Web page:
Review Summary: For those who embrace it for its acoustic cliches, it ain't all that bad.
Only releasing a limited number of copies of the record to the public and lamenting it as a one-off, whist half of the band itself comprising of actors (Adam Brody of The OC fame and Bret Harrison of The Loop), you’d be forgiven for thinking this record would fall flat on its face. Strangely ‘Music For Dummies’ succeeds be affecting the genre’s very clichés and dosing them in barrelfulls. Aiming to bask in a little fame artists like Bright Eyes and Death Cab for Cutie have achieved through channelling fickle acoustic strums and broken, but strangely comforting vocals, Big Japan constructs an album that carries those very qualities, however, for those who embrace it, the sound of the album is simply splendid.
From the warm, fragile guitar chords that open the record, to the simple yet interesting beats courtesy of Adam Brody, Big Japan delivers 8 songs that do just that – deliver. The sound of the record remains casual and inviting, usually consisting of either warm reverberating fuzz and a consistent tempo, or a sole acoustic with Castro’s warbly voice hovering over it. Whilst not too drastic Big Japan also adds in other elements to great effect, for example, one listen to ‘The Rise and Fall of Bill’ and the one thing you will remember is the bloopy keyboard that carefully places the song into a more memorable aesthetic.
Unexpectedly refreshing, its vocalist’s Nathanial Castro’s lines that somehow has a penchant to deliver an intimate and effective sound. Castro lyrics are sugary and simple, bleeding with imperative relationship truths that make you almost cringe but reiterate those feelings you may or may not have felt for someone at some point in your life. Lines like ‘You’re not just another fish in the sea, to me’ from the ironically titled ‘All the fish in the sea are stupid sluts anyway,’ as well as ‘I wanna hear when you say, boy when you say –best friend’ from the albums best song, ‘Bonnie and Clyde,’ are accessible but also have the flexibility for the listener to take them reflect on their own lives.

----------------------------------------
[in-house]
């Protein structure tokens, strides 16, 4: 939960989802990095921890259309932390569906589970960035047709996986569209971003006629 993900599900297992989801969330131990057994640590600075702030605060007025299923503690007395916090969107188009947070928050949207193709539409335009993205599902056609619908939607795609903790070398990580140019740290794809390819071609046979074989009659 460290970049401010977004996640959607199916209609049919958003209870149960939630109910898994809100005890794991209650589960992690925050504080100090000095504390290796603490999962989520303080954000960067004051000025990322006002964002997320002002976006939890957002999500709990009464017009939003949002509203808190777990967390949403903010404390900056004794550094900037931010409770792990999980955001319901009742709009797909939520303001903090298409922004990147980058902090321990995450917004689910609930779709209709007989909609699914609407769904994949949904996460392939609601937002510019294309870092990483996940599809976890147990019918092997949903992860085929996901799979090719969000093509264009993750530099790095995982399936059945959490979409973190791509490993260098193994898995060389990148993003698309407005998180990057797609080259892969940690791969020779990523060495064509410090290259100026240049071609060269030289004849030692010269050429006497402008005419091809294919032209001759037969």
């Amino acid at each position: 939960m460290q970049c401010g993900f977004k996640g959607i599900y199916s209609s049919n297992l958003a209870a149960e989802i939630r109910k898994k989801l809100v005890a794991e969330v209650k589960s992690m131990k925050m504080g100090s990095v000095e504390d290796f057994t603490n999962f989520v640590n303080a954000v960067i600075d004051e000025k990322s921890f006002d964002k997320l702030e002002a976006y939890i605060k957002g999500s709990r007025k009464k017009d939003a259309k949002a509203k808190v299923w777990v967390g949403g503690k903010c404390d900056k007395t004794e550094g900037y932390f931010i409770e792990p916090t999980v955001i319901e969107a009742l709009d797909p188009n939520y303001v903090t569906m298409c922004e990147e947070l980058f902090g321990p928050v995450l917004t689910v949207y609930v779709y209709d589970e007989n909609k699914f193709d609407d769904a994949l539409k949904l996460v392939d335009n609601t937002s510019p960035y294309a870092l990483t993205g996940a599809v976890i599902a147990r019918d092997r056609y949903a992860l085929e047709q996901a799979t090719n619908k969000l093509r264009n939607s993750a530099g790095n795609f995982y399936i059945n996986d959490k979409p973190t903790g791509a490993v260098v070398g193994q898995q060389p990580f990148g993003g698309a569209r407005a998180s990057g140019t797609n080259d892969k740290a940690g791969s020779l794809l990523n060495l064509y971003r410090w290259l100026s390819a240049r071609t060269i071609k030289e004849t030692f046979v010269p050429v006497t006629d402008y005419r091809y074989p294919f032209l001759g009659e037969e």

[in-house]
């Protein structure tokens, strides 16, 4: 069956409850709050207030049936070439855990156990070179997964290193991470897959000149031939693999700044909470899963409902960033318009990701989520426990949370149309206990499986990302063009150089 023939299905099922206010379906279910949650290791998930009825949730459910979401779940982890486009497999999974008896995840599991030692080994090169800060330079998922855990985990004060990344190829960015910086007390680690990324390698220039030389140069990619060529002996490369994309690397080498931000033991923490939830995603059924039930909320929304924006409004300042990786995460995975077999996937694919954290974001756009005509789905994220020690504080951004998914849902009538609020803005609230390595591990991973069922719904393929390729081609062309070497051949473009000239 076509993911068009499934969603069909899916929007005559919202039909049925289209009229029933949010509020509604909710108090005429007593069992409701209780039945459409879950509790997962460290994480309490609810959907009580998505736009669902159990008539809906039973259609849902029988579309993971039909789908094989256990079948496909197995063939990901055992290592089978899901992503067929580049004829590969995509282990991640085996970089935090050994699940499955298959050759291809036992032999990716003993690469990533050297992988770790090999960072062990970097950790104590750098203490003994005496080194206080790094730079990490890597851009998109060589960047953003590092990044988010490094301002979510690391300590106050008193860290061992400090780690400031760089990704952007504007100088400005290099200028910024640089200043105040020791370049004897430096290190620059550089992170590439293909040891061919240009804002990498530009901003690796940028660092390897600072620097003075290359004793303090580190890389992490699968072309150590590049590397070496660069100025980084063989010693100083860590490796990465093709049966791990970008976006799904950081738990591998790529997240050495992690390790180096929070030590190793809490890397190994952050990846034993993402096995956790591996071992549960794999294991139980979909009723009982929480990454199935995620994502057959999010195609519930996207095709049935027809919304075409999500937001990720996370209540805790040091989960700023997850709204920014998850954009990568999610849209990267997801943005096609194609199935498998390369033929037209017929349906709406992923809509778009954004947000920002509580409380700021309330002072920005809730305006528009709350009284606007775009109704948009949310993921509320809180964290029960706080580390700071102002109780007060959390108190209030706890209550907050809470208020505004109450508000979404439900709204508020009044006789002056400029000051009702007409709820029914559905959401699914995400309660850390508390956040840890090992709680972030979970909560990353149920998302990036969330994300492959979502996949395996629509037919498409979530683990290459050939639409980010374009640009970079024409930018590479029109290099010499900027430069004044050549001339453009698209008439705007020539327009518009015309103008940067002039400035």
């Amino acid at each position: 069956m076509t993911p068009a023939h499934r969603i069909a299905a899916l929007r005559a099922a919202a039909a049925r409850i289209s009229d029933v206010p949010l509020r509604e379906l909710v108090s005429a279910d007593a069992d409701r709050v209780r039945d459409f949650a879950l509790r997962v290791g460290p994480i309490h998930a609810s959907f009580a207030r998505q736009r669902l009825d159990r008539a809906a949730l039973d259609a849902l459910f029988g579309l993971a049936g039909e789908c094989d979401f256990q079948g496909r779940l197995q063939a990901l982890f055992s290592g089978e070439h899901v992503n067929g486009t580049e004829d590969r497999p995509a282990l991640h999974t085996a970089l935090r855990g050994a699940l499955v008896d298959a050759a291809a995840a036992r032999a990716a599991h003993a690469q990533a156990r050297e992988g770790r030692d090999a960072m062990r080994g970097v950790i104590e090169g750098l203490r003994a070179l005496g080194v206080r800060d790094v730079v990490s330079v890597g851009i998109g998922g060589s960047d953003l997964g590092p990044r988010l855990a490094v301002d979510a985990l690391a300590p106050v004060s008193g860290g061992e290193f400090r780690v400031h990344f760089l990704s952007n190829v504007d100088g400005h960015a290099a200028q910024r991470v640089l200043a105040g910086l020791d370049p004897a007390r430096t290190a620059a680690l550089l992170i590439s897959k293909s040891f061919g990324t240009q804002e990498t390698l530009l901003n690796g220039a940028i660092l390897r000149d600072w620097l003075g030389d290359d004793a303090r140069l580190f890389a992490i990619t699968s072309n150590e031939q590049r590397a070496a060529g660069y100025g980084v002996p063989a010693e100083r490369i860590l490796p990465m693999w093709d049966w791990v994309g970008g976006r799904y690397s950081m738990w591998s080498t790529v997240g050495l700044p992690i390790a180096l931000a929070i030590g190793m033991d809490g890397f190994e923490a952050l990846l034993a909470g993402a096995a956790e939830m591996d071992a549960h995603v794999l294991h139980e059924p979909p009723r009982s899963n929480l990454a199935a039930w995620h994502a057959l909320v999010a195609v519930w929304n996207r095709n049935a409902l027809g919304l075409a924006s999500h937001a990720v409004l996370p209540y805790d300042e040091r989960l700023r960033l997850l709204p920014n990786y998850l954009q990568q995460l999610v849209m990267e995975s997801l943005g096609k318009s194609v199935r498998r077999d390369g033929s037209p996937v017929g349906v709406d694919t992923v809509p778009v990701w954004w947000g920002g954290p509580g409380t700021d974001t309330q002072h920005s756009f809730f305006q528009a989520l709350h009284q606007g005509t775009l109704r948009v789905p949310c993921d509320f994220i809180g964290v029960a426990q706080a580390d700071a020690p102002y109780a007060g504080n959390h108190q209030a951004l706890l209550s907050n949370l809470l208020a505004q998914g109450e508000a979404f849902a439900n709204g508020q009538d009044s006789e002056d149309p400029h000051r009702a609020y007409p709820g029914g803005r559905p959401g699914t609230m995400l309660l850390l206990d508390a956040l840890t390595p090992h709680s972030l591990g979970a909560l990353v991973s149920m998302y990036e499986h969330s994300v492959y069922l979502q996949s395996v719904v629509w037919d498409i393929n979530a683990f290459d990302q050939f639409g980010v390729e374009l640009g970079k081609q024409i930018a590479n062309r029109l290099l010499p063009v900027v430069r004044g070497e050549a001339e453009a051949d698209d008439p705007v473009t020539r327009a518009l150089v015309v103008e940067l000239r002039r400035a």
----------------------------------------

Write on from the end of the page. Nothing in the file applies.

From the bounciness of ‘Complex’ to ba da da’s of ‘Enchantment Under the Sea’, Music for Dummies isn’t a record that takes itself too seriously, and why would it need to? It’s the sort of record you’d play on a road trip to a more summery state, a record for casual listening whilst you’re doing something else. It’s not unlike many other indie/acoustic artists that seem to cloud the radio stations playlists, but somehow Big Japan have enough charm to pull it all off. In the end, you can’t help think of someone and subtly agree with Castro when he sings ‘what do you mean when you say, you get me that way? Well you get me that way too.’